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Antique 19thC Handcrafted 2ct Padparadsha Red Sapphire

CAD 345.53 Buy It Now Unsold, CAD 27.90 Shipping, 30-Day Returns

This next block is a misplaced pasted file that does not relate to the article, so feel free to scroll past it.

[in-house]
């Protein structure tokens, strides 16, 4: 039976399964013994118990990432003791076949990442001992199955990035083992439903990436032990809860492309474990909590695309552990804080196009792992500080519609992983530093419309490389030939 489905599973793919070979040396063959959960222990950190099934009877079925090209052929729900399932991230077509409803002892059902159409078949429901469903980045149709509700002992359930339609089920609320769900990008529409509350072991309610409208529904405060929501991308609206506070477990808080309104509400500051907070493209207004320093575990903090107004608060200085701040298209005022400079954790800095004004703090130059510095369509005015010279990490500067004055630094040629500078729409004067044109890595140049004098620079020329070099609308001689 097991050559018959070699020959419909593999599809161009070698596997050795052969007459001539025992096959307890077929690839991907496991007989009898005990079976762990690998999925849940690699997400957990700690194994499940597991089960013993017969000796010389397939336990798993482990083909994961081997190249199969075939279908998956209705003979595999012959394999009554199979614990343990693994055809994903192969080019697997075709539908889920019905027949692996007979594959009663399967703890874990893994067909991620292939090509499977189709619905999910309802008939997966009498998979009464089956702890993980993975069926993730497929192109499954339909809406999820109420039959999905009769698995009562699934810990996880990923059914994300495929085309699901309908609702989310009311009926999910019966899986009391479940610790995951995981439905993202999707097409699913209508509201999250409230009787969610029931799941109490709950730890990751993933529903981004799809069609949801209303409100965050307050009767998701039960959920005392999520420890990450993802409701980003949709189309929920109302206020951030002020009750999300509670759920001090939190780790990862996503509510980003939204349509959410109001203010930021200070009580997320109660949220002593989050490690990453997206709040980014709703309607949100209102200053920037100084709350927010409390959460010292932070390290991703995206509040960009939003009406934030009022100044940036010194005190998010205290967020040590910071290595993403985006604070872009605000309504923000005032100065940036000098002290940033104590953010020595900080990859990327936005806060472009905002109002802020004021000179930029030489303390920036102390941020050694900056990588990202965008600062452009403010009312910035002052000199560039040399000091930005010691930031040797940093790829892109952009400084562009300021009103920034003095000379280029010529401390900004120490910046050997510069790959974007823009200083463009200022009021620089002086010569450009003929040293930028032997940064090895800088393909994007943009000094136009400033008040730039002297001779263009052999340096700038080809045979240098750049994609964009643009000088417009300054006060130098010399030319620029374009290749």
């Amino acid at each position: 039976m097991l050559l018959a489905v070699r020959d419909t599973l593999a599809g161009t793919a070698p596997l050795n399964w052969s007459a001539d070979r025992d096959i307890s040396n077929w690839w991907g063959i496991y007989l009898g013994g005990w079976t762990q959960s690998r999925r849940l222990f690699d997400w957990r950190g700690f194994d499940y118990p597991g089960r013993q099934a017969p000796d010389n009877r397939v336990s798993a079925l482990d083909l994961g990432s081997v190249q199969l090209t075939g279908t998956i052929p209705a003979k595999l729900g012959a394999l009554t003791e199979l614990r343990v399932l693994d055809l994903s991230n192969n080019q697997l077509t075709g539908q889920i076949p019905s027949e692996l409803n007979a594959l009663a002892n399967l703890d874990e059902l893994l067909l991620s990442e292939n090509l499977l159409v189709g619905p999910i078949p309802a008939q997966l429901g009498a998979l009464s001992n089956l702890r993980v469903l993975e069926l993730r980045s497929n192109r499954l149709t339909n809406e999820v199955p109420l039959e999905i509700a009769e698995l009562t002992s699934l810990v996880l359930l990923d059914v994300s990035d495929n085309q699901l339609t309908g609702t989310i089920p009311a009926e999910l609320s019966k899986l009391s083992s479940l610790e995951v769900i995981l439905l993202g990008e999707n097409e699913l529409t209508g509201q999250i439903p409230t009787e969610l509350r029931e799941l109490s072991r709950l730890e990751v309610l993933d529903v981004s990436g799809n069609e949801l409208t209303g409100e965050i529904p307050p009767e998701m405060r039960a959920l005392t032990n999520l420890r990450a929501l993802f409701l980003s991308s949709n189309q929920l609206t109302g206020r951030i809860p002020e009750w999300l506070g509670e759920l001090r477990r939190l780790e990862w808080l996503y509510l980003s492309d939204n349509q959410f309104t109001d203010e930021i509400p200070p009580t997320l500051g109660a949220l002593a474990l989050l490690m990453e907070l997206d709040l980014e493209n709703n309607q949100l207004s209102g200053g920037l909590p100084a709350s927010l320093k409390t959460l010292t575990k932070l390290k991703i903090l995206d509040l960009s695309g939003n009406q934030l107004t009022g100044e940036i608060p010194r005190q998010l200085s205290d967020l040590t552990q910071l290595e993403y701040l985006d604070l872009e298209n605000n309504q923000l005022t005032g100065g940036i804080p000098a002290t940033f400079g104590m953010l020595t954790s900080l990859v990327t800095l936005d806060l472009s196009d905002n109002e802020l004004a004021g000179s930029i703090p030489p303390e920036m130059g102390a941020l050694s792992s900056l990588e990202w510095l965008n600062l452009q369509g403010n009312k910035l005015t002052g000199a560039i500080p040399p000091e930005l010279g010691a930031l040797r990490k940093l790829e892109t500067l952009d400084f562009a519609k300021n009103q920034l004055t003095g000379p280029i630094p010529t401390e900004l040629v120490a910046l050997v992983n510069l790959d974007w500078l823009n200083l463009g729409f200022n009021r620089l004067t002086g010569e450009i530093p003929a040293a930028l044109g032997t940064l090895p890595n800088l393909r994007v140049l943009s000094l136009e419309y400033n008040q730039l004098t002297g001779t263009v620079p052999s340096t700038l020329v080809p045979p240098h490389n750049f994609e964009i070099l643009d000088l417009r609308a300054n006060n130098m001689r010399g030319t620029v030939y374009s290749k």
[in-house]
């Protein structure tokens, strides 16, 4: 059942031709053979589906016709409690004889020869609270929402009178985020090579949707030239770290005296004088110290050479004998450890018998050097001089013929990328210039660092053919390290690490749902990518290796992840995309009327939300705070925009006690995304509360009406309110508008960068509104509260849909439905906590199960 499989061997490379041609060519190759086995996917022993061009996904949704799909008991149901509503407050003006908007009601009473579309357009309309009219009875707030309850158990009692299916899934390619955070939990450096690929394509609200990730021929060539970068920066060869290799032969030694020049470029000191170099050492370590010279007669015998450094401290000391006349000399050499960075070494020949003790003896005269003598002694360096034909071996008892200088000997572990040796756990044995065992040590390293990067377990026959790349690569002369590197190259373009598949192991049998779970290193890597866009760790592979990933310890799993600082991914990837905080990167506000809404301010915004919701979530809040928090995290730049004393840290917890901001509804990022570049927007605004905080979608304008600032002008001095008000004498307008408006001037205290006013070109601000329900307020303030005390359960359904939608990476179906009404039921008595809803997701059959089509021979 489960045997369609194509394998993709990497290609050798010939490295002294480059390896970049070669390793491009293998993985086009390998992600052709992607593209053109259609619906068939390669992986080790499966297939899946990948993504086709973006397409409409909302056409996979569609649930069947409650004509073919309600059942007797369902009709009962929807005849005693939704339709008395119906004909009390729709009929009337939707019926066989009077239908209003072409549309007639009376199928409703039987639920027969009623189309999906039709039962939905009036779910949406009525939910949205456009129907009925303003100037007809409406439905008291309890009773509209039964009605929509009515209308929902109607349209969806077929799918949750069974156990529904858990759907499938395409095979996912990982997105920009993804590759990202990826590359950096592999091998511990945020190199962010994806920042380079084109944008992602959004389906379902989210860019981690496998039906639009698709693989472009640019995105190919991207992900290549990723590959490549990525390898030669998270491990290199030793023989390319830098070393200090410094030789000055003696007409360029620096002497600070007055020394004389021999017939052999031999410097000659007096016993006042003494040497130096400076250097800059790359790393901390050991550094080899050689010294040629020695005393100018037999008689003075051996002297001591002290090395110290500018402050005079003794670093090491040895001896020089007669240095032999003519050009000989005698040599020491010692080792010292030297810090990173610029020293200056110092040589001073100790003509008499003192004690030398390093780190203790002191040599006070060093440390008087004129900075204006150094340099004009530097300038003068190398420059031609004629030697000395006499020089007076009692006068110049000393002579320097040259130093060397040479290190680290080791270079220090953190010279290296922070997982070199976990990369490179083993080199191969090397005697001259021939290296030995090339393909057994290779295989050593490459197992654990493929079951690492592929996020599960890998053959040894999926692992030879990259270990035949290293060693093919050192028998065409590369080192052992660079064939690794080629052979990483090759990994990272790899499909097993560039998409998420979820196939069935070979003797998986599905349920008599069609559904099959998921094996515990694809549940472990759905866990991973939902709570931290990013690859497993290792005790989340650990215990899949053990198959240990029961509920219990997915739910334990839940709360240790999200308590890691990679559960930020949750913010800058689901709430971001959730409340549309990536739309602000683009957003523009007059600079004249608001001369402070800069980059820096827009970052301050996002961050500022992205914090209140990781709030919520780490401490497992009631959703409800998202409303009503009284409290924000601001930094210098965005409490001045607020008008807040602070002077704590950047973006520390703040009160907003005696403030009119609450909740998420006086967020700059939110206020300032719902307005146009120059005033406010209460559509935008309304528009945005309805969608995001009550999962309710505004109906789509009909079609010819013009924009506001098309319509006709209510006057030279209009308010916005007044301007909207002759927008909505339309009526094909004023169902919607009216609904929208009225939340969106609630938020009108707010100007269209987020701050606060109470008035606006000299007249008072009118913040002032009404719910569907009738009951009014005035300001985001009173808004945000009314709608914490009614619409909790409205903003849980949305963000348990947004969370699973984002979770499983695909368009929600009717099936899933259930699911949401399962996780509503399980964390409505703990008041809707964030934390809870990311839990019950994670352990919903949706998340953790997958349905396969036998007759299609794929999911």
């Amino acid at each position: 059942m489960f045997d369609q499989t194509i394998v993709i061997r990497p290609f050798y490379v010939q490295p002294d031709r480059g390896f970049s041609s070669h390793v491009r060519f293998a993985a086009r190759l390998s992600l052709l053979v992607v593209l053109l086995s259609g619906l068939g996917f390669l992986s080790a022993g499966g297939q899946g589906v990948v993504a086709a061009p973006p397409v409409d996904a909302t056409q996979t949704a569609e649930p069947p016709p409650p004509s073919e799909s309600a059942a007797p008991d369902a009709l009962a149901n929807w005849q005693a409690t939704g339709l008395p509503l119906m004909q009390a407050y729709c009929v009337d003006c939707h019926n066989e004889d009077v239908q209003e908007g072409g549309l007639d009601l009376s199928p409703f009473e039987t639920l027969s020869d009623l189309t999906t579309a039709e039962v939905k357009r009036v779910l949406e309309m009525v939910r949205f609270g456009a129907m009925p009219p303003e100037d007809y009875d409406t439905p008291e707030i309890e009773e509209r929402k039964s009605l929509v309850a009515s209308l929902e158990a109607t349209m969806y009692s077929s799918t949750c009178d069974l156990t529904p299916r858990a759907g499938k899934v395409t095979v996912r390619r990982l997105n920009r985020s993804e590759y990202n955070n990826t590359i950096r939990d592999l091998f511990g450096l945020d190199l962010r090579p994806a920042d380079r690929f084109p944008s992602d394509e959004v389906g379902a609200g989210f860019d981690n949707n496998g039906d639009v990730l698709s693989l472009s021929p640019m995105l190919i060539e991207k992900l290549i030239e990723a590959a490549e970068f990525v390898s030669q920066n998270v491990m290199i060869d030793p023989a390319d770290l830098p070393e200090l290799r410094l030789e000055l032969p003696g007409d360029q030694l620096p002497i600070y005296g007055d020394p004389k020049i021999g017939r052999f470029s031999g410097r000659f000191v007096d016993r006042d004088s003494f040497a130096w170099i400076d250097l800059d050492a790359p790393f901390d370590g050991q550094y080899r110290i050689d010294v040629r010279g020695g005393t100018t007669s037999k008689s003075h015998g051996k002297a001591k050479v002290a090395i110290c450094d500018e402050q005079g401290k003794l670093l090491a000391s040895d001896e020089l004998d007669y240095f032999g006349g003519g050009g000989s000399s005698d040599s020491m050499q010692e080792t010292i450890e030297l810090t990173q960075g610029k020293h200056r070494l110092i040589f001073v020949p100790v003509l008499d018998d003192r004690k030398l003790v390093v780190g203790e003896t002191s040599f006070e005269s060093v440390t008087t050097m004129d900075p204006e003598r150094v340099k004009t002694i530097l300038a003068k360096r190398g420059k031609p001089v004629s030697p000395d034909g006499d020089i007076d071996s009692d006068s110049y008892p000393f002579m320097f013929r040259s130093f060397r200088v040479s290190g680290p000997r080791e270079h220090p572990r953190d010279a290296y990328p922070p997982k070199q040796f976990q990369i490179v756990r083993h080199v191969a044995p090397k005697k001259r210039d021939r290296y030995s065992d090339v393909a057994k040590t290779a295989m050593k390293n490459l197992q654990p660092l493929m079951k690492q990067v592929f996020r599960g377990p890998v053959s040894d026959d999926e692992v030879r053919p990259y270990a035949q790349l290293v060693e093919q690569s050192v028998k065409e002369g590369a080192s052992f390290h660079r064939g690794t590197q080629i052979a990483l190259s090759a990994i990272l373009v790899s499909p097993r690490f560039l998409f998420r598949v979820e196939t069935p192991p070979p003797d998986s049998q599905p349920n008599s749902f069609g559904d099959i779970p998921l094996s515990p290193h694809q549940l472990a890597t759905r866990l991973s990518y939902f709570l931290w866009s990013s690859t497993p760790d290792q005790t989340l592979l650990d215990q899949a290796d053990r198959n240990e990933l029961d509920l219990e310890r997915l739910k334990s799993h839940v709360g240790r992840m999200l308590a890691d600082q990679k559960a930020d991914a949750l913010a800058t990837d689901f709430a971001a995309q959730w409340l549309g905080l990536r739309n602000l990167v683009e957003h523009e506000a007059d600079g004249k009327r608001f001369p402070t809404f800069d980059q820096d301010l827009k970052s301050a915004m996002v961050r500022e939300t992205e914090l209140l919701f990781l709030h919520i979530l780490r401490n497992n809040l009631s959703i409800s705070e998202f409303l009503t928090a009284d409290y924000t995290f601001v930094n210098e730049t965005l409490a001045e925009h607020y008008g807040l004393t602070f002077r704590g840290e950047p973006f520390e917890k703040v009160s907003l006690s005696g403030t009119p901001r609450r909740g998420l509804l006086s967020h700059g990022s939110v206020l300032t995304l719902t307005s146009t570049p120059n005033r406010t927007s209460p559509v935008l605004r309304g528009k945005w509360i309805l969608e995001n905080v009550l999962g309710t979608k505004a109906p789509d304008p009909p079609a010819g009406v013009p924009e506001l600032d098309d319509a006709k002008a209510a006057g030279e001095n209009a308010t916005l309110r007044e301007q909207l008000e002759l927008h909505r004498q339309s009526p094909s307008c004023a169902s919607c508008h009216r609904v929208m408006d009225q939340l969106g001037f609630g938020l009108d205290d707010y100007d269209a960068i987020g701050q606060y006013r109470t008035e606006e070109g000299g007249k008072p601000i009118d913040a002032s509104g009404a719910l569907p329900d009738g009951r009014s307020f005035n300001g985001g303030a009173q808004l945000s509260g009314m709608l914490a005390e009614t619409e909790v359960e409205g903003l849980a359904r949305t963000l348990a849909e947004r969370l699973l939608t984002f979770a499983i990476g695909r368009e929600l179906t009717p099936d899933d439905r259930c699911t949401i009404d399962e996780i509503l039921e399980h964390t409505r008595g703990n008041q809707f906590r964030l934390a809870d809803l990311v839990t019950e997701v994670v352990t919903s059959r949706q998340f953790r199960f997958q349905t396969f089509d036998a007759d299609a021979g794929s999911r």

Seller: ancientgifts (4,186) 99.3%, Location: Lummi Island, Washington, Ships to: Worldwide, Item: 122049859940 TRANSLATE Arabic Chinese French German Greek Indonesian Italian Hindi Japanese Korean Swedish Portuguese Russian Spanish One Gorgeously Colored Handcrafted Antique Genuine Natural Faceted Two Carat Neon Red-Orange-Pink Sapphire Round Cut Precious Gemstone from Russia. ORIGIN: 19th Century Russia. SIZE: Diameter: 7 1/2mm. Depth: 3 1/2mm. Measurements approximate. WEIGHT: 1.88 carats. NOTES: Upon request we can set your gemstones as a ring, pendant, or as earrings (click here for more information). DETAIL: A gorgeous, vibrantly colored natural red-orange-pink sapphire precious gemstone from the Southern Ural Mountains of Siberia, Russia. The gemstone was hand crafted and faceted by a 19th century Russian artisan, part of an heritage renown for the production of the elaborate gemstones and jewelry of the Czars of Medieval, Renaissance, and Victorian Russia. The faceted cut is a coarse precursor to what eventually became known in the industry as a “brilliant cut” round, the contemporary finish generally given to round diamonds. The color is absolutely magnificent – a bright, intense, almost neon red, with pink and orange/peach undertones. The color is popularly known as “padparadsha” red, and both the intense hue and the sparkle are very beautiful. This sparkling precious gemstone is transparent, lightly blemished or near eye clean to the cursory examination of the casual admirer. But close inspection of the gemstone, even with the naked eye, will show a fairly prominent seam of colorless crystalline material which though almost invisible from some angles of view, is fairly easy to discern from other angles. There’s also a liberal sprinkling of what looks like fuzzy clumps, again, not really noticed when casually admired, but certainly discernible to close scrutiny. Nonetheless the color and sparkle remain quite pleasing and attractive. The gemstone is transparent, it’s just not anywhere near flawless. If examined with the aid of a 5x jeweler’s loupe, or in these 500% photo enlargements, one can pick out a sprinkling composed of lightly toned particulate blemishes which are as described, somewhat “clumpy” in appearance.. There is as well the thin but wide seam of colorless crystalline material within the gemstone. Though it is not even visible from most angles of view, if one looks carefully and moves the gemstone around, eventually you’ll catch sight of it. It is oriented almost vertically (up and down), so it is hard to see from top down. It is a little easier to see if you turn the gemstone upside down. Of course, once mounted, you’ll not see the gemstone from the bottom or the sides, so this colorless crystalline seam will be much more difficult to discern. There are also some widely scattered minute particles, which appear to be mica schist particles (both sapphire and ruby are generally formed in schist). As would be suggested by the nature of “mica”, some of these (many almost microscopic) particles sparkle. The larger schist particles appear under magnification as little clumpy strands of laundry lint. Some of them look a little bit like horsetails for those who might be familiar with demantoid garnet. All of this of course is observable with a jeweler’s loupe, or in these 500% photo enlargements. To the naked eye of the casual admirer, the gemstone appears near eye clean (or lightly blemished), the only blemish really readily discerned by the unaided eye of the casual admirer the seam of colorless crystalline material, and that appearing only at certain angles as a kind of sharply defined but foggy or hazy band of diminished transparency. Of course most natural sapphire gemstones are anywhere from lightly to heavily included. Unfortunately most transparent “sapphires” sold even by the largest and most reputable retailers in the United States are synthetic (read the fine print; and the same is true of emeralds and rubies). While this particular specimen might not be anywhere near flawless, to casual scrutiny it is at least transparent, with pleasing color and quite striking sparkle, and it is most assuredly not synthetic. Despite the blemishes, it is nonetheless a remarkable beautiful and vividly colored gemstone. While in these 500% photo enlargement these blemishes seem quite obvious, the majority of the tiny blemishes this padparadsha sapphire does possess will be much more difficult to discern once the gemstone is set into a pendant or ring. As it is the only way to easily see these blemishes with the naked eye is to hold the gemstone up to a light source and scrutinize it very carefully, holding it within a few inches of one’s eye. By and large, whatever sins the critic might find, to the eye of the casual admirer it is simply a bright red-orange-pink sapphire of gorgeous color, the dispersed miniscule blemishes are not really immediately discerned by the naked eye, at least to the normal casual admirer (excepting the hazy seam of colorless crystalline material), and the brightly colored gemstone possesses very handsome luster and nice sparkle as well! While this gorgeous precious gemstone is not anywhere near flawless, it is toward the higher end of the quality spectrum. Under magnification the gemstone shows the unmistakable characteristics of having been hand crafted. The coarseness of the 19th century finish is considered appealing to most gemstone collectors, and is not considered a detriment, or detract from the value of a gemstone. These characteristics are not only expected of hand-finished gemstones, most serious collectors consider such gemstones more desirable, possessed of greater character and uniqueness when compared to today's cookie-cutter mass-produced machine-faceted gemstones. Unlike today’s computer controlled machine produced gemstones, the cut and finish of a gemstone such as this is the legacy of an artisan who lived two centuries ago. This gemstone has great luster and color, nice sparkle, and to the eye is by and large transparent. But again, of course, we want to emphasize that this does not mean it is anything near flawless. True, the blemishes it possesses are not immediately discerned by the naked eye – at least to casual scrutiny. As stated, to casual scrutiny it is simply a brightly colored sapphire gemstone of wonderful color and sparkle. However in these 500% photo enlargements you can see the colorless crystalline seam, the rutile (clumpy) mica schist, as well as occasional irregularities in the cut and finish. Naturally these characteristics are not only expected of hand-finished gemstones, you must also consider that two centuries ago the mining techniques even possible then, let alone in practice, did not allow the ultra deep mining operations which are so commonplace today. Keep in mind that two centuries ago mankind was more or less limited to surface deposits or near surface deposits of gemstones. Higher quality gemstones which today are routinely mined from beneath hundreds of meters, even kilometers beneath the earth's surface, were simply inaccessible then. It is for this reason that antique gemstones must be appreciated as antiques first, gemstones second. The relatively superlative quality of contemporary gemstones routinely mined from deep beneath the earth's surface today were simply not accessible two centuries ago, or at least, only rarely so. However for most, the unique nature and character of antique gemstones such as this more than makes up for the minor blemishes which by and large, are only visible under magnification. SAPPHIRE HISTORY: Sapphires have been since ancient times one of the most highly valued of all gemstones, and references to the gemstone date back to about 800 B.C. In the ancient Mediterranean world (including the Greeks, Romans, Persians, Hebrews, and the various Indo-European Celtic tribes), priests and sorcerers honored the sapphire above all other gems. They believed that the sapphire enabled them to interpret oracles and foretell the future. Sapphire is also the original “true blue”, the gem of fidelity and of the soul. In the ancient world, a gift of a sapphire was a pledge of trust, honesty, purity, and loyalty. The oldest sapphire jewelry unearthed by archaeologists has been of Etruscan origin, about sixth century B.C. The Greeks and Romans are known to have worn sapphires from Ceylon, as described by writers from those times. Though some argue that the name sapphire is derived from its association with the planet and ancient deity Saturn (the name can be roughly be translated to mean “dear to the planet Saturn” in many different languages), most linguists and scholars agree that the name "sapphire" comes from the Latin "sapphirus" and the Greek "sappheiros", which translates to "blue" in both languages. The name sapphire is also a derivative of the ancient Hebrew and Persian word for "blue" as well. To the ancient Romans however, the word "sapphirus" actually referred to lapis lazuli, another blue gemstone. According to Pliny, the first century Roman naturalist, what the Romans called blue sapphire (“cyanus”, from the Greek “cyan”, or “blue”) translates to "hyacinth"; the green sapphire was "emerald", and the purple sapphire was "amethyst". However the “Saturn” origin theory is appealing in that in ancient Rome Saturn was a major god presiding over agriculture and the harvest time. His reign was depicted as a Golden Age of abundance and peace by many Roman authors, a mythical age when Saturn was said to have ruled. In remembrance and celebration of that age, a great (week-long) feast called Saturnalia was held throughout the Roman Empire during the winter months around the time of the winter solstice. During Saturnalia, roles of master and slave were reversed, moral restrictions loosened, and the rules of etiquette ignored. It is thought that the festivals of Saturnalia and Lupercalia were the roots of the carnival ("Mardi Gras" in the USA). Roman depictions of Saturn generally showed the god with a sickle in his left hand and a bundle of wheat in his right. In the medieval world Saturn was known as the Roman god of agriculture, justice and strength. The ancient Persians believed that the Earth was imbedded into a gigantic blue Sapphire stone, and the sky reflected its beautiful color. They referred to the sapphire as "the gem of the heavens”. In ancient Persia, ground sapphire was used as an all purpose medicine. One ancient recipe to enhance eyesight was to powder the stone and mix it with vinegar. The same recipe was used to treat nosebleeds. Sapphires were also used to treat fevers and rheumatism. When treating boils and external ulcers, they were ground and mixed with milk. The paste was then applied to the afflicted area. Ancient Hebrew legends state that the tablets upon which the Ten Commandments were written were of blue sapphire, and biblical accounts record that King Solomon wore a great sapphire ring. Monarchs of the ancient world wore sapphires around their necks as a powerful talisman protecting them from harm and attracting divine favor. Archaeological finds tell us that Ceylon is more than likely to be the source for sapphire in the classical world. In ancient Ceylon it was believed that star sapphire (a semi-opalescent gemstone extremely popular Victorian-era jewelry) served as a protective amulet and a guard against witchcraft. Celanese sapphire would have reached the classical Mediterranean cultures via the ancient trading routes that crossed present day Turkey, Iran, Afghanistan and Pakistan to India. Distribution within Europe was achieved using the extensive Roman road network which extended to all the corners of the Roman Empire. It is also possible that some of the sapphire traded in the classical Mediterranean originated in India. As the centuries passed European royalty came to favor sapphire believing the stone would provide protection from harm. Throughout Medieval Europe, the sapphire was thought to give the wearer strengthened vision, including visions of the future. In particular during the 11th and 12th centuries, sorcerers honored the sapphire more than any other stone as it enabled them to hear and understand the most obscure oracles. Not only did sapphire help to get in touch with astral and psychic realms, but the stone also provided protection for those who took those journeys. Sapphire was regarded as an antidote to black magic and effects of evil spirits, and provided protection against sorcery. It was believed to banish evil spirits and send negative spells back to the sender. Sapphires were also used as a talisman by medieval travelers, who believed that a sapphire would protect the wearer from poisonous creatures, kill snakes hiding nearby, and provide advance warning against hidden dangers. It was believed that if a sapphire were engraved with the figure of a man or a ram, that sapphire amulet would cure all illness and elevate the owner to a high position. Sapphire was also held to be a symbol of truth and constancy, and in the 12th century, the Bishop of Rennes and Pope Innocent III (who launched the infamous Fourth Crusade which sacked Constantinople) praised the blue of the sapphire as representing heaven, and initiated its use in ecclesiastical rings and other ecclesiastical jewelry as symbolic of the Pontific title and the Seal of Mysteries. One of the most ancient and well-known sapphires belonged to the England’s Edward the Confessor. According to legend the king met a poor man begging alms. He did not have cash so he gave away his sapphire ring. Many years later, some pilgrims from Jerusalem came to him and gave him back his ring, saying that soon the King would meet the favored beggar in Heaven. It turned out to be true; Edward died soon after that meeting, and his sapphire was buried with him in his grave. Two centuries later his grave was opened, the sapphire recovered, and to everybody's astonishment, the King's body was still intact. After that, the miraculous sapphire was given a cross-shape cut and was placed in the Westminster Abbey where the miracles continued; the stone was known to cure the blind as well as paralytics and epileptics. The “Sapphire of St. Edward” now resides in the Crown of the British Empire next to another famous sapphire, the one of Charles II. Another unique sapphire can be found among the state insignia of Russia. A 200-carat stone from the Ceylon is set in the top of the orb, which is now kept in the Kremlin Treasury. The Muslim world also has its own sacred sapphire, the “Eye of Allah,” a gemstone that once belonged to the famous 18th century Persian conqueror Nader Shah. Medieval European populations believed wearing a sapphire suppressed negative thoughts, and possessed curative powers over natural ailments. Sapphires were used as medicine for treatment of eye diseases and as an antidote for poison. When touched against the eye, it was believed to remove impurities and restored sight. Ivan the Terrible, the (sixteenth century) first Tsar of all Russia and conqueror of Siberia, attributed to sapphire strength of the heart and muscles, endowing the wearer with courage. Sapphires are a member of the corundum family, and close relative to the ruby. In fact, a ruby is simply a red sapphire. The sapphire is considered one of the most valuable of precious stones. The most highly prized were the "cornflower blue" sapphires known as "Kashmir" sapphires, from Northern India. Unfortunately the deposits were exhausted in the late 1800’s. The principal contemporary sources of sapphire are Russia, Siam, Ceylon, Burma, Africa, and Australia. The Museum of Natural History in New York is home to the one of the most notorious sapphires in the world, the “Star of India,” a star sapphire of 563 carats. Throughout the history of the ancient world, gemstones were believed capable of curing illness and providing protection. Found in Egypt dated 1500 B. C., the "Papyrus Ebers" offered one of most complete therapeutic manuscripts containing prescriptions using gemstones and minerals. Gemstones were not only valued for their medicinal and protective properties, but also for educational and spiritual enhancement. In these as well as other ancient cultures, it was believed that sapphires would aid in ridding oneself of unwanted thoughts, and that they would bring joy and peace of mind, opening the mind to beauty and intuition. Medicinally sapphire was believed to promote general health, and was oftentimes ground up and consumed. Sapphire was believed to be effective in reducing fevers, protected against mental illness, and to sharpen eyesight. They were also believed to cure ulcers. Psychologically sapphire was believed to aid the maintenance of inner peace, a healthy mental state, to calm nerves, and to promote mental clarity, helping with focus and concentration. As such they were widely used as a remedy for mental and nervous disorders. On the metaphysical side, sapphires were regarded as a stone of prosperity, sustaining the gifts of life, fulfilling the dreams and desires of the wearer, and eliminating frustration. The sapphire has historically been identified with chastity, piety, and repentance, and was believed to foster wisdom and truth, and to increase perception and the understanding of justice. It was believed conducive to finding peace of mind and serenity, and to promote a life of sincerity, helping preserve one’s innocence while learning life’s truths. Sapphires were also associated with romantic love, representing fidelity, romantic devotion, truth, compatibility, commitment, and mutual understanding. Sapphire was also worn as a talisman with the belief that it would increase one’s faith, hope, and joy, and would keep thoughts pure and heavenly. Sapphires were also used as talismans for protection, to ward off diseases, and to bring peace, happiness, and intelligence. Sapphire was known as the stone of serenity, helping one to meditate by providing mental calming. As a tool for self improvement, sapphires were regarded to be a powerful and transformative gemstone which would help the wearer connect to the universe, opening the wearer’s internal and spiritual self to the powers of the universe. Sapphire was also thought to increase communication with, connection to, and awareness of spirit guides, or angels. Domestic shipping (insured first class mail) is included in the price shown. Domestic shipping also includes USPS Delivery Confirmation (you might be able to update the status of your shipment on-line at the USPS Web Site). Canadian shipments are an extra $16.99 for Insured Air Mail; International shipments are an extra $20.99 for Air Mail (and generally are NOT tracked; trackable shipments are EXTRA). ADDITIONAL PURCHASES do receive a VERY LARGE discount, typically about $5 per item so as to reward you for the economies of combined shipping/insurance costs. Your purchase will ordinarily be shipped within 48 hours of payment. We package as well as anyone in the business, with lots of protective padding and containers. We do NOT recommend uninsured shipments, and expressly disclaim any responsibility for the loss of an uninsured shipment. Unfortunately the contents of parcels are easily “lost” or misdelivered by postal employees – even in the USA. If you intend to pay via PayPal, please be aware that PayPal Protection Policies REQUIRE insured, trackable shipments, which is INCLUDED in our price. International tracking is at additional cost. We do offer U.S. Postal Service Priority Mail, Registered Mail, and Express Mail for both international and domestic shipments, as well United Parcel Service (UPS) and Federal Express (Fed-Ex). Please ask for a rate quotation. We will accept whatever payment method you are most comfortable with. If upon receipt of the item you are disappointed for any reason whatever, I offer a no questions asked return policy. Send it back, I will give you a complete refund of the purchase price (less our original shipping costs). We travel to Russia each year seeking antique gemstones and jewelry from one of the globe’s most prolific gemstone producing and cutting centers, the area between Chelyabinsk and Yekaterinburg, Russia. From all corners of Siberia, as well as from India, Ceylon, Burma and Siam, gemstones have for centuries gone to Yekaterinburg where they have been cut and incorporated into the fabulous jewelry for which the Czars and the royal families of Europe were famous for. My wife grew up and received a university education in the Southern Urals of Russia, just a few hours away from the mountains of Siberia, where alexandrite, diamond, emerald, sapphire, chrysoberyl, topaz, demantoid garnet, and many other rare and precious gemstones are produced. Though perhaps difficult to find in the USA, antique gemstones are commonly unmounted from old, broken settings – the gold reused – the gemstones recut and reset. Before these gorgeous antique gemstones are recut, we try to acquire the best of them in their original, antique, hand-finished state – most of them centuries old. We believe that the work created by these long-gone master artisans is worth protecting and preserving rather than destroying this heritage of antique gemstones by recutting the original work out of existence. That by preserving their work, in a sense, we are preserving their lives and the legacy they left for modern times. Far better to appreciate their craft than to destroy it with modern cutting. Not everyone agrees – fully 95% or more of the antique gemstones which come into these marketplaces are recut, and the heritage of the past lost. But if you agree with us that the past is worth protecting, and that past lives and the produce of those lives still matters today, consider buying an antique, hand cut, natural gemstone rather than one of the mass-produced machine cut (often synthetic or “lab produced”) gemstones which dominate the market today. Our interest in the fabulous history of Russian gemstones and the fabulous jewelry of the Czar’s led to further education and contacts in India, Ceylon, and Siam, other ancient centers of gemstone production and finishing. We have a number of “helpers” (family members, friends, and colleagues) in Russia and in India who act as eyes and ears for us year-round, and in reciprocity we donate a portion of our revenues to support educational institutions in Russia and India. Occasionally while in Russia, India, Siam, and Ceylon we will also find such good buys on unique contemporary gemstones and jewelry that we will purchase a few pieces to offer to our customers here in America. These are always offered clearly labeled as contemporary, and not antiques – just to avoid confusion. We can set most any antique gemstone you purchase from us in your choice of styles and metals ranging from rings to pendants to earrings and bracelets; in sterling silver, 14kt solid gold, and 14kt gold fill. When you purchase from us, you can count on quick shipping and careful, secure packaging. We would be happy to provide you with a certificate/guarantee of authenticity for any item you purchase from me. There is a $2 fee for mailing under separate cover. Please see our "ADDITIONAL TERMS OF SALE."